Hot soak method: Use a ratio of 1 pound of dried beans and 10 cups water, and bring the mixture to a boil for 2-3 minutes. Turn off the heat, then soak for a few hours. Drain and rinse the beans prior to cooking.
★Tip: Acidic ingredients – such as tomatoes, lemon, and vinegar – can slow down the cooking process and lead to a tough, undercooked bean. To avoid this, cook the beans first, then add acidic ingredients.
Yes. Fiber and resistive starches in the beans help move poop along and diversify the gut’s microbiome, but can also result in gas. While this is normal, excess gas can be uncomfortable for baby. To minimize digestive discomfort, introduce high-fiber foods like navy beans gradually and regularly in baby’s diet as tolerated. Remember that pooping patterns can vary significantly from baby to baby. If you have concerns about your baby’s pooping and digestive function, talk to your pediatric healthcare provider.
Every baby develops on their own timeline, and the suggestions on how to cut or prepare particular foods are generalizations for a broad audience. Your child is an individual and may have needs or considerations beyond generally accepted practices. In determining the recommendations for size and shape of foods, we use the best available scientific information regarding gross, fine, and oral motor development to minimize choking risk. The preparation suggestions we offer are for informational purposes only and are not a substitute for child-specific, one-on-one advice from your pediatric medical or health professional or provider. It is impossible to fully eliminate all risk of a baby or child choking on any liquid, puree, or food. We advise you to follow all safety protocols we suggest to create a safe eating environment and to make educated choices for your child regarding their specific needs. Never disregard professional medical advice or delay in seeking it because of something you have read or seen here.
Blend cooked navy beans into a textured mash or smooth paste. If you prefer, serve the mash or paste on a pre-loaded spoon or thinly spread on thin rice cakes or teething rusks. For added nutrition, stir in breast milk, formula, olive oil, or yogurt when making the mash or paste. You can also stir the mashed navy beans into soft, scoopable foods like corn grits, dal, mashed vegetables, porridge, or stewed greens. Just start with small portions at first to allow baby’s digestive system to get used to the high-fiber food.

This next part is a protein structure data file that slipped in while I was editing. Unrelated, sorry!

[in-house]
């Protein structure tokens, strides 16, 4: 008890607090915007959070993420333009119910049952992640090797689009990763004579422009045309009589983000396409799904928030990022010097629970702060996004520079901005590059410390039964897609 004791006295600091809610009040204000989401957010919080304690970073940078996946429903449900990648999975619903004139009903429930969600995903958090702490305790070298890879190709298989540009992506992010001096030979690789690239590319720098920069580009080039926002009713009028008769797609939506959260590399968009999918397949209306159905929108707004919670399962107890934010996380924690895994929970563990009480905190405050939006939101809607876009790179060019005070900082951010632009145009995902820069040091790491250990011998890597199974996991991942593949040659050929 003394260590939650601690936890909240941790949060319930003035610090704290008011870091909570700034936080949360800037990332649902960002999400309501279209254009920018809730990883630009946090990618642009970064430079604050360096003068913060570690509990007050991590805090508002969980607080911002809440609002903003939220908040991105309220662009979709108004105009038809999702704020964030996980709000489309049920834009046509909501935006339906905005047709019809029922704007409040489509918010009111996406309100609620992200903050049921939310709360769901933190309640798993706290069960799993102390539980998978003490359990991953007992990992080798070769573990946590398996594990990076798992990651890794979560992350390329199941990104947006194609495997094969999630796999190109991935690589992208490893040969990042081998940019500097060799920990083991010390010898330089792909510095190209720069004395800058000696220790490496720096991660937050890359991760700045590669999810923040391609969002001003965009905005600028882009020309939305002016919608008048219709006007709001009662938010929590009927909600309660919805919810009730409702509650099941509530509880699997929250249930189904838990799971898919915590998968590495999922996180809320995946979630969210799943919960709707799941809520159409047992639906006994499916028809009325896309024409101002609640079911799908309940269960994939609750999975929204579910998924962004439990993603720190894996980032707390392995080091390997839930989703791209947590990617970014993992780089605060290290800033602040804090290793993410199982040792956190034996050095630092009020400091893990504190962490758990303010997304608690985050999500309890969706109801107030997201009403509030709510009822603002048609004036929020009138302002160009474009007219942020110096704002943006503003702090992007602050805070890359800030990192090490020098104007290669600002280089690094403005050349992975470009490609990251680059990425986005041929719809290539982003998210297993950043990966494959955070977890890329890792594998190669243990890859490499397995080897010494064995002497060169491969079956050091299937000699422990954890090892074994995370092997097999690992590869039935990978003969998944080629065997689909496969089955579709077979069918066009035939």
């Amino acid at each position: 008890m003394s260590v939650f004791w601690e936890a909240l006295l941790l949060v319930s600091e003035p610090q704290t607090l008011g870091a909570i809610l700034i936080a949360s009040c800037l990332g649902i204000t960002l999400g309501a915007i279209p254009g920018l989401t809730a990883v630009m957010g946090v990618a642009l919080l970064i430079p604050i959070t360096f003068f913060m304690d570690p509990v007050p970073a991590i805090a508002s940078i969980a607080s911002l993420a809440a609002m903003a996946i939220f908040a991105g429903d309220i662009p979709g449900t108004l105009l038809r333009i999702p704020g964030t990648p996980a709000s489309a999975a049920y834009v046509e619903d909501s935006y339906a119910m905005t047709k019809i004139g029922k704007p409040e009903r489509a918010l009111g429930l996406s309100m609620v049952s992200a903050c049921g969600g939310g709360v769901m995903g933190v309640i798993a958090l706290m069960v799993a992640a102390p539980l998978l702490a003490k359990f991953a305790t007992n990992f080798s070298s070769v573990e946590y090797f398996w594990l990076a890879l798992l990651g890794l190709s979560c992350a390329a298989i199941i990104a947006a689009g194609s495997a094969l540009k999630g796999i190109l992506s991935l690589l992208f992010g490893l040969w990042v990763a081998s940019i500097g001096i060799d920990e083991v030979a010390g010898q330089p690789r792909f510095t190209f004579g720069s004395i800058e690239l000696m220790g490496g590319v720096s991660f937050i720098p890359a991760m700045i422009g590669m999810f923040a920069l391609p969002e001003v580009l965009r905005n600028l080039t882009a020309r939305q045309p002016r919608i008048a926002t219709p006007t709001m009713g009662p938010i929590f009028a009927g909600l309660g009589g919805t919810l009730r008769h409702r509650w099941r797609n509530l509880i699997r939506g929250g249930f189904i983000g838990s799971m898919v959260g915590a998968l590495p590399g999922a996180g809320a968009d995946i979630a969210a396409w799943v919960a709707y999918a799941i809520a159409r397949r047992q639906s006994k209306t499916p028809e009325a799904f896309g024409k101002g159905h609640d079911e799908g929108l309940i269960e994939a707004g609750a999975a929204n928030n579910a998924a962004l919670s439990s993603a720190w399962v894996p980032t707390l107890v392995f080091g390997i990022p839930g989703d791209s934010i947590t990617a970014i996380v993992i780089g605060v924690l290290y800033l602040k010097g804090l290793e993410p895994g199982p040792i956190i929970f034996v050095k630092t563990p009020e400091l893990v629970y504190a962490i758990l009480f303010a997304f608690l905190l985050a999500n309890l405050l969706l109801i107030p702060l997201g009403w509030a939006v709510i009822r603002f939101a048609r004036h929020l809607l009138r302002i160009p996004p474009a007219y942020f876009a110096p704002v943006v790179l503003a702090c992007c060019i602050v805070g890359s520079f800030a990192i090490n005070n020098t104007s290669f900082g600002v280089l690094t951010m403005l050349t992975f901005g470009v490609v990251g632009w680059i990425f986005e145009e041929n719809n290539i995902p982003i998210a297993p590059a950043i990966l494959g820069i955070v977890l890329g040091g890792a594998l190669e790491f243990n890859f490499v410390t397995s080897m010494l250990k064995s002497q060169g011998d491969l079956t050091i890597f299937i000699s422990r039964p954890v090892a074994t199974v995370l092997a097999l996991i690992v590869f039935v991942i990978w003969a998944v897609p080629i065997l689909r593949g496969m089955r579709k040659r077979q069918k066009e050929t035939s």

Offer whole, cooked navy beans that have been gently flattened with a utensil or between your thumb and index finger. Alternatively, continue serving mashed or pureed navy beans for baby to scoop, dip, or practice eating with a spoon.
By this age, many toddlers are able to handle whole cooked navy beans so try offering meals that you can enjoy as a family, like baked beans, beans and greens, bean salads, or succotash. You can, of course, continue to flatten each bean or mash into a paste. To encourage self-feeding with utensils, scoop up some beans and lay the utensil next to the food for the child to try to pick up.
See our Starting Solids course for videos on all parts of baby’s solid food journey.
2 c (480 ml)
Rinse the beans to remove excess sodium.
Zest and juice the lemon.
Pick the dill leaves from their stems.
Blend the beans, lemon zest, lemon juice, oil dill, and spices. A high-powered food processor or blender speeds up this step. If you don’t have one, mash and mix the ingredients by hand. A little texture is okay as long as there are no whole beans.
Set aside some dip to offer with a teething rusk or resistive food to baby. Season the rest with salt to taste for yourself.
Serve the Dip
Offer dip to baby, then let the child self-feed.
If help is needed, swipe a teething rusk or resistive food in the dip, then hold it in the air in front of baby and let the child grab it from you.
Eat dip alongside baby to model how it’s done.
Pediatrician & pediatric gastroenterologist
Pediatrician & pediatric allergist/immunologist
Pediatric occupational therapist, feeding & swallowing specialist, international board-certified lactation consultant
Speech-language pathologist, feeding & swallowing specialist
Pediatric registered dietitian & nutritionist